Kenya faces debt trap on yielding to IMF demands
The intense pressure by International Monetary Fund (IMF) which saw National Treasury cave in to include county government and parastatal debts onto the national debt has opened a pandora’s box, with far-reaching ramifications on Kenya’s sustainability effort.
The Bretton Woods Institution wants Treasury to take responsibility for both guaranteed and non-guaranteed debt.
The IMF reports says the government has guaranteed Sh139 billion which includes the Sh75 billion given to struggling Kenya Airways it wants to nationalise.
Under this arrangement, Treasury may find itself paying debts on behalf of parastatals such as Kenya Airways and Kenya Power even as Central Bank of Kenya (CBK) warned that State-owned enterprises may default on Sh100 billion borrowed from 35 banks in its financial sector stability report.
Treasury estimates that county debt and debt from State-owned enterprises totals Sh3.4 trillion, which is nearly twice Kenya’s public debt, when former President Mwai Kibaki was leaving office.
Analysts say that Treasury will have no option but to pay since all parastatal and county debt must be approved by Treasury before it is borrowed.
“They feel that the parastatals themselves may not be able to pay. Many of the funds were borrowed for national projects.
That is why they are not allowed to borrow on their own without approval from the National Treasury,” said University of Nairobi Economics lecturers Gerishon Ikiara.
This means the debt owned by struggling corporations like Kenya Power, Kenya Airways, Postal Corporation of Kenya and many more could complicate Treasury’s efforts to climb out of the slimy hole.
Independent analysts Aly Khan Satchu says the hand of IMF can now be seen everywhere making all kinds of decisions for the Treasury.
He adds that the multilateral lender was behind the debt relief programme and now has arm-twisted Treasury to accept county and parastatal debt.
“The IMF is now very much in the driving seat and the can which was being kicked down the road has now run out of the road,” said Aly Khan.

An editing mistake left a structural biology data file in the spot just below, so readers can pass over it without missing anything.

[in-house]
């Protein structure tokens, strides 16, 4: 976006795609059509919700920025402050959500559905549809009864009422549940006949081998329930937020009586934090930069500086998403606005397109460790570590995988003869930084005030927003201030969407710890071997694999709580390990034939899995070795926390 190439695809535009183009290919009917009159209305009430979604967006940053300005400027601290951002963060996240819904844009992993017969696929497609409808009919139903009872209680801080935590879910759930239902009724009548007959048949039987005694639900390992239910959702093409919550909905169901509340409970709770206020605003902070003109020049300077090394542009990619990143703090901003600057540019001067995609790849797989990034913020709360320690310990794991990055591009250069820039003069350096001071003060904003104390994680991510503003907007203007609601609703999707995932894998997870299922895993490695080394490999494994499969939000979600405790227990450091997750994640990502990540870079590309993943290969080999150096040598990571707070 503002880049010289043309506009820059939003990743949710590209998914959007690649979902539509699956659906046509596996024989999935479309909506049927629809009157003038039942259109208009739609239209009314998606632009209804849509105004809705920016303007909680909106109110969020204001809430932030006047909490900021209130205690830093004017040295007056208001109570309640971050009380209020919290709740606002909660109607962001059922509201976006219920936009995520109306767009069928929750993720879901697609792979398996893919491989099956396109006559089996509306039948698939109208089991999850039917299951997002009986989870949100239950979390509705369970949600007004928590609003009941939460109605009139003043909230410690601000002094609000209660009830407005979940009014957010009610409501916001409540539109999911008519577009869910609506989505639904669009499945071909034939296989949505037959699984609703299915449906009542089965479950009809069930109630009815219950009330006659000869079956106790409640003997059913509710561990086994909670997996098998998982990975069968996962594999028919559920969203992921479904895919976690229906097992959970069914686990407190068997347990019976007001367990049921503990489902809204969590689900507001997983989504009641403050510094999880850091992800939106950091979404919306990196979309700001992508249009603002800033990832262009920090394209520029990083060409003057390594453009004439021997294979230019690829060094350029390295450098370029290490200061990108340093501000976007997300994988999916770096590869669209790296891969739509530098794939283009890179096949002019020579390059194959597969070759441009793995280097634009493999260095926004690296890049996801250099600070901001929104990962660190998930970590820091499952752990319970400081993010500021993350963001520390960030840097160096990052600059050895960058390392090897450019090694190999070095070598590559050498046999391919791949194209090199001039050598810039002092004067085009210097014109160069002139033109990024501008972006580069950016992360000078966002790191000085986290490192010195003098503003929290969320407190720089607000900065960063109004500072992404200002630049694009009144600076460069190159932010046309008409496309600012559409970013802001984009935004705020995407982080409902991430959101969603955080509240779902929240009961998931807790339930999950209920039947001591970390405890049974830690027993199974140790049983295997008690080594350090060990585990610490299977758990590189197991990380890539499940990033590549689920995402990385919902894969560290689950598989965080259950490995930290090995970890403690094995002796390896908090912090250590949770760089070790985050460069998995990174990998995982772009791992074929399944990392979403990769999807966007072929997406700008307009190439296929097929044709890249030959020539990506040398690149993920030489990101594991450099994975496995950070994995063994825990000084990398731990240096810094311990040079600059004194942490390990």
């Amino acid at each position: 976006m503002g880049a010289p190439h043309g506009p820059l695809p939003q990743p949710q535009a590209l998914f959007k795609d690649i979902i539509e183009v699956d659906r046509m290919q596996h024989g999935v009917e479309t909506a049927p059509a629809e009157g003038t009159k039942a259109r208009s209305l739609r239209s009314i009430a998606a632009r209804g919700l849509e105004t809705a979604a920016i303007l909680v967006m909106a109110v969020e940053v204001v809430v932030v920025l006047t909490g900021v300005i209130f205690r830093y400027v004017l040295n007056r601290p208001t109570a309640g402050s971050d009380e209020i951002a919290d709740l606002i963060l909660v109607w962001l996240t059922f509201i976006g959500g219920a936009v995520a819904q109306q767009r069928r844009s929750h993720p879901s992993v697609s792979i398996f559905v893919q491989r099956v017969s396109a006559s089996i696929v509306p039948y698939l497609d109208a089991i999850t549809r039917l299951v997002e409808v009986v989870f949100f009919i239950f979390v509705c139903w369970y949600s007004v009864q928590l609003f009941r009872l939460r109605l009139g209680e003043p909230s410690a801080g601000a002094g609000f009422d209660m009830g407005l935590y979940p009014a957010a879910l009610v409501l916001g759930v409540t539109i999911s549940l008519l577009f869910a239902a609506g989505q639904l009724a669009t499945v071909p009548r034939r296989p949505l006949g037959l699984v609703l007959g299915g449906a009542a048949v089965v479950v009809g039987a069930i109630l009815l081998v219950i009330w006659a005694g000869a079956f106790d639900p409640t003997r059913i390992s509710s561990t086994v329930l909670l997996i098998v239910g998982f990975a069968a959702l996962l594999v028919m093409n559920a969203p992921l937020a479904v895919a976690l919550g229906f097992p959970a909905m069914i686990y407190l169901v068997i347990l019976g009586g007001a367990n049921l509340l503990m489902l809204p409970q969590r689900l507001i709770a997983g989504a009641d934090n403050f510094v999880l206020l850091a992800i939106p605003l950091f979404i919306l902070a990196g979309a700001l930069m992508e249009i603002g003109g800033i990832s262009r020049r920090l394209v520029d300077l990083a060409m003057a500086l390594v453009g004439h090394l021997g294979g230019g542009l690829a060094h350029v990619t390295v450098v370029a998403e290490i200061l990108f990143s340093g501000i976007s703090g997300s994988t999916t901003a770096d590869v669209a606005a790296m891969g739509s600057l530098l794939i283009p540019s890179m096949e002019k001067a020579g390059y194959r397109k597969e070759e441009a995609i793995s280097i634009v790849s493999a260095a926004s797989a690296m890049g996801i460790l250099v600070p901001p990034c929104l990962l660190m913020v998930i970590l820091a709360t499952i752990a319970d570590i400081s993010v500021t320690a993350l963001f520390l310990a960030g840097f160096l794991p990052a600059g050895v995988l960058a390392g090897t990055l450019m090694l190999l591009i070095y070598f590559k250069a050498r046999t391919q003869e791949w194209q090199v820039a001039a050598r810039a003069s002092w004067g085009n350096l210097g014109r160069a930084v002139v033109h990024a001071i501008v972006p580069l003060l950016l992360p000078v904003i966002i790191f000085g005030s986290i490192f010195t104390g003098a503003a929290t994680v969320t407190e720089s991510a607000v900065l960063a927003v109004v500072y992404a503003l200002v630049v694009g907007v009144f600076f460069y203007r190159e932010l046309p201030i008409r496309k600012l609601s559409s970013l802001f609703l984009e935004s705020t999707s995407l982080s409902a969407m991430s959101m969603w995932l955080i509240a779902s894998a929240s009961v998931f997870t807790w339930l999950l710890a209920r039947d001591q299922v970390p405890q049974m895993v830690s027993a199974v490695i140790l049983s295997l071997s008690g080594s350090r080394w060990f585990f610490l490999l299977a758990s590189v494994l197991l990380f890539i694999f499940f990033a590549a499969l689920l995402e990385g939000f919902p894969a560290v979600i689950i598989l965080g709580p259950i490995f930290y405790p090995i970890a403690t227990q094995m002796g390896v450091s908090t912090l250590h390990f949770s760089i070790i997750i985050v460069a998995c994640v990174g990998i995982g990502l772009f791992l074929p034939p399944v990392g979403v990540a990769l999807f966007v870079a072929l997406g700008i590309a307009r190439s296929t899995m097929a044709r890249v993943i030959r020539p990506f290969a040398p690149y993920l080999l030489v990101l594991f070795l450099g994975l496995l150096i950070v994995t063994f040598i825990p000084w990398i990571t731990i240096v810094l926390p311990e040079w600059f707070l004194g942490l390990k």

Kenya Power had applied to be given tax waivers by the Treasury raising concerns on the level of its financial distress having pushed through a tariff increase a few weeks back.
In the Financial Sector Stability Report, CBK said State-owned Enterprises (SOEs) in the agriculture sector were able to service their loans, but those in the transport, trade and manufacturing sectors, have either delayed or stopped making payments.
The Controller of Budget Margaret Nyakang’o, however, notes that according to the Public Finance Management Act, Parliament is supposed to debate and approve before it can be added on the public debt.
She said there has to be a way of vetting which kind of debt can be lumped on to the national debt.
“Most of this debt was taken as corporate debt, so my view is we need approval from Parliament to add it to public debt,” said Nyakang’o.
Nyakango said that the six-month debt waiver shows that we were nearly defaulting.
“The IMF is now saying it is a must for Kenya to disclose the debt that was not being reported before, because otherwise we were just dealing with national debt,” she said.
This means that public debt will increase from the current Sh7 trillion to way over Sh10 trillion which is above the current debt ceiling and near the Sh12 trillion proposed new debt ceiling.
“The authorities noted the importance of expanding debt coverage to include counties, non-guaranteed debt contracted by the extra budgetary units, and State owned Enterprises.
They planned to take a gradual approach to monitoring contingent liabilities, for example, to start to monitor external borrowing by large SOEs,” the IMF said in the latest review on Kenya’s debt.